Event Title

Institutional barriers and facilitators in green infrastructure implementation in British Columbia and Washington State

Presentation Abstract

Soft shore protection measures, when applied in appropriate scales and locations, can offer a cost-effective, dynamic, safe and multi-functional coastal protection option and sea level rise adaptation strategy. Preserving existing natural buffers at the shore and responsibly creating new ones can help communities with limited resources to tackle challenges of climate change impacts. But why soft shore protection measures are widely developed and implemented in Washington State, but face barriers in British Columbia? Institutions and their hierarchical structures play critical roles in sea level rise adaptation and flood risk reduction actions. They influence the decision to adopt one strategy or policy over another one, such as using soft shore protection measures instead of traditional hard structures. Even though soft shore protection has gained attention for its role in sea level rise adaptation, flood risk reduction and providing multiple ecosystem services, compared to the hard structures its legal and regulatory basis has developed at various significance levels in different places. Even within the same geographical and ecological region such as the Salish Sea, the presence of two countries, Canada and the United States, proves how institutions and their hierarchical structures impact the implementation of soft shore protection across the region. In order to foster the development and implementation of soft shore protection, organizational gaps and limitations, as well as drivers and opportunities should be identified. Therefore, this presentation addresses the following question: what are the institutional barriers and facilitators affecting soft shore protection implementation? Document analysis and semi-structured interviews with local, regional and provincial/state government experts are used to collect data. The results of this project highlight the institutional barriers and facilitators that are rooted in the governance systems in British Columbia and Washington State, and brings forward recommendations to fill institutional gaps and reduce limitations.

Session Title

Challenges and Solutions for Shoreline Armor Removal and Design of Soft Shore Protection: Part II

Conference Track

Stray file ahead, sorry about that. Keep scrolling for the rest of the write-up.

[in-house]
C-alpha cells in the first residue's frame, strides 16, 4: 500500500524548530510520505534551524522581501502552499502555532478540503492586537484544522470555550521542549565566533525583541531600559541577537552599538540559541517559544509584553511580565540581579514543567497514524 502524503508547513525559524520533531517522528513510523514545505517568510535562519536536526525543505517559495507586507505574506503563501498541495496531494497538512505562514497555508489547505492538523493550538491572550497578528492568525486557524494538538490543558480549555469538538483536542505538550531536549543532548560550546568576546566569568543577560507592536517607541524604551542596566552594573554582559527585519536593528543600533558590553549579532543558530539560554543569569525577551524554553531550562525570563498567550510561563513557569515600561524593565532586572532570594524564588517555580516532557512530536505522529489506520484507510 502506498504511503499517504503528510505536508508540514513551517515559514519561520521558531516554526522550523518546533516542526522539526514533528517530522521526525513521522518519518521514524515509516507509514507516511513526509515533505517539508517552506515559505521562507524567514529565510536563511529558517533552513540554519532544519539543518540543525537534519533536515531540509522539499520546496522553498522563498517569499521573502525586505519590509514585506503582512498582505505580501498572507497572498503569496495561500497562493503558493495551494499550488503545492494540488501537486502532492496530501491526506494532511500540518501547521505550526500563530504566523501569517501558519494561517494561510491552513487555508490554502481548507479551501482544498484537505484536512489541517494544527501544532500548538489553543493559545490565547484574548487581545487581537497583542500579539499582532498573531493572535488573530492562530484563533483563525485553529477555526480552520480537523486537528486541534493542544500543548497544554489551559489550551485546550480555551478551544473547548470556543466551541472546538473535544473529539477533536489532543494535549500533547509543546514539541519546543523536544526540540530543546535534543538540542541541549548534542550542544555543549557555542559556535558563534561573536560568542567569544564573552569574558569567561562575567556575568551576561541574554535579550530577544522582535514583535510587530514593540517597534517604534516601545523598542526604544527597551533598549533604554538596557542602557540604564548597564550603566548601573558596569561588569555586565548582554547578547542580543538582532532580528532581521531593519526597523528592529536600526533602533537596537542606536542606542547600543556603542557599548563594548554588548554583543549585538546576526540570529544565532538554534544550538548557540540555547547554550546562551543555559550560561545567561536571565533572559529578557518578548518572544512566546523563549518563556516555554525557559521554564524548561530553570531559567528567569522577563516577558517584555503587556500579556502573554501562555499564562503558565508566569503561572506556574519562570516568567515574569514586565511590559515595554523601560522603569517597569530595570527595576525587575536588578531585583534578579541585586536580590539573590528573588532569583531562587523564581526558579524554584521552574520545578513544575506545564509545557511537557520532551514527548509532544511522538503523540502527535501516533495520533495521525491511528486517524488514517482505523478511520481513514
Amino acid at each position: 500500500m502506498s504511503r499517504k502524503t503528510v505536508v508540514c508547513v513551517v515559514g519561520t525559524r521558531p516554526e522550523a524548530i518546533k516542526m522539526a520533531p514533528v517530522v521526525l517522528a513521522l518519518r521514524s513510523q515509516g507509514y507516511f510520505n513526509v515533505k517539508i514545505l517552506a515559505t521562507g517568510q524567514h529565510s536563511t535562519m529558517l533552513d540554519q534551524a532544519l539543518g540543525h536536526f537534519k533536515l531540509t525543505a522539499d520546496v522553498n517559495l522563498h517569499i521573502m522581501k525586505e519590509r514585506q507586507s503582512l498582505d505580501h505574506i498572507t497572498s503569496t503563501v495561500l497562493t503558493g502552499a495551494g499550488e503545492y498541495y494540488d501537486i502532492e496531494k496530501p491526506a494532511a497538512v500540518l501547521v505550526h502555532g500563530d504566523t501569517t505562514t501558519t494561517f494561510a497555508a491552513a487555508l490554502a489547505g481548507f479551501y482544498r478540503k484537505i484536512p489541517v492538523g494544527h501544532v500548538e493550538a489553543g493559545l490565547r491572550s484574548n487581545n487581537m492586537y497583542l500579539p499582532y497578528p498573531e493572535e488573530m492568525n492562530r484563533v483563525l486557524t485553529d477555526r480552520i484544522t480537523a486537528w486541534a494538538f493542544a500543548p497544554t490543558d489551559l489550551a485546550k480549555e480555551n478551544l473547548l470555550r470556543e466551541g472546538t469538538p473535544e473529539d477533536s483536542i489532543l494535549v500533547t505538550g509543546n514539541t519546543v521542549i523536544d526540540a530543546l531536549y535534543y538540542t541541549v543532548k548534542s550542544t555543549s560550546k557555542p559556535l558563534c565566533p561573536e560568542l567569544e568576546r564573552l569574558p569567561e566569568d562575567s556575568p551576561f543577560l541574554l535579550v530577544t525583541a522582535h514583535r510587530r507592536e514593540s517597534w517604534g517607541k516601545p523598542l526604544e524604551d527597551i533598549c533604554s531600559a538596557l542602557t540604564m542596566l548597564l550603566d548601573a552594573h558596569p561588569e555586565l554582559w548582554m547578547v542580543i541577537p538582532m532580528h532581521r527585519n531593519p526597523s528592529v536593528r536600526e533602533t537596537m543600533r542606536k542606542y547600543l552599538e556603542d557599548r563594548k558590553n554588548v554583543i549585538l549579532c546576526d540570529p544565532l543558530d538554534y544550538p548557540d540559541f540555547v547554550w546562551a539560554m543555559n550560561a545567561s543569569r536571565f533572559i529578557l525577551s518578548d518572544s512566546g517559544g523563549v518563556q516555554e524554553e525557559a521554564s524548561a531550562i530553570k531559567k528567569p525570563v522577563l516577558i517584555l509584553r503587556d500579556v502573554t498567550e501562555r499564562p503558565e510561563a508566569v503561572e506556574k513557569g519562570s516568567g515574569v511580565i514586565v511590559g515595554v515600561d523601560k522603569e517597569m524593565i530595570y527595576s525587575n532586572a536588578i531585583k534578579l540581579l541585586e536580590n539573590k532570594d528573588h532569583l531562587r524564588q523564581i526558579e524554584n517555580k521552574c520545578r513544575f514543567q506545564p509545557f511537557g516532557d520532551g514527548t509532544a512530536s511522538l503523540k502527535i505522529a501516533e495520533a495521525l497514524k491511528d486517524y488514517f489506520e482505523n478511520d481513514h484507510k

SSE1: Habitat Restoration and Protection

Conference Name

Salish Sea Ecosystem Conference (Seattle, WA : 2018)

Document Type

Event

SSEC Identifier

SSE1-330

Start Date

4-4-2018 3:45 PM

End Date

4-4-2018 4:00 PM

Type of Presentation

Oral

Contributing Repository

Digital content made available by University Archives, Heritage Resources, Western Libraries, Western Washington University.

Geographic Coverage

Salish Sea (B.C. and Wash.)

Rights

This resource is displayed for educational purposes only and may be subject to U.S. and international copyright laws. For more information about rights or obtaining copies of this resource, please contact University Archives, Heritage Resources, Western Libraries, Western Washington University, Bellingham, WA 98225-9103, USA (360-650-7534; heritage.resources@wwu.edu) and refer to the collection name and identifier. Any materials cited must be attributed to the Salish Sea Ecosystem Conference Records, University Archives, Heritage Resources, Western Libraries, Western Washington University.

Type

text

Language

English

Format

application/pdf

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Apr 4th, 3:45 PM Apr 4th, 4:00 PM

Institutional barriers and facilitators in green infrastructure implementation in British Columbia and Washington State

Soft shore protection measures, when applied in appropriate scales and locations, can offer a cost-effective, dynamic, safe and multi-functional coastal protection option and sea level rise adaptation strategy. Preserving existing natural buffers at the shore and responsibly creating new ones can help communities with limited resources to tackle challenges of climate change impacts. But why soft shore protection measures are widely developed and implemented in Washington State, but face barriers in British Columbia? Institutions and their hierarchical structures play critical roles in sea level rise adaptation and flood risk reduction actions. They influence the decision to adopt one strategy or policy over another one, such as using soft shore protection measures instead of traditional hard structures. Even though soft shore protection has gained attention for its role in sea level rise adaptation, flood risk reduction and providing multiple ecosystem services, compared to the hard structures its legal and regulatory basis has developed at various significance levels in different places. Even within the same geographical and ecological region such as the Salish Sea, the presence of two countries, Canada and the United States, proves how institutions and their hierarchical structures impact the implementation of soft shore protection across the region. In order to foster the development and implementation of soft shore protection, organizational gaps and limitations, as well as drivers and opportunities should be identified. Therefore, this presentation addresses the following question: what are the institutional barriers and facilitators affecting soft shore protection implementation? Document analysis and semi-structured interviews with local, regional and provincial/state government experts are used to collect data. The results of this project highlight the institutional barriers and facilitators that are rooted in the governance systems in British Columbia and Washington State, and brings forward recommendations to fill institutional gaps and reduce limitations.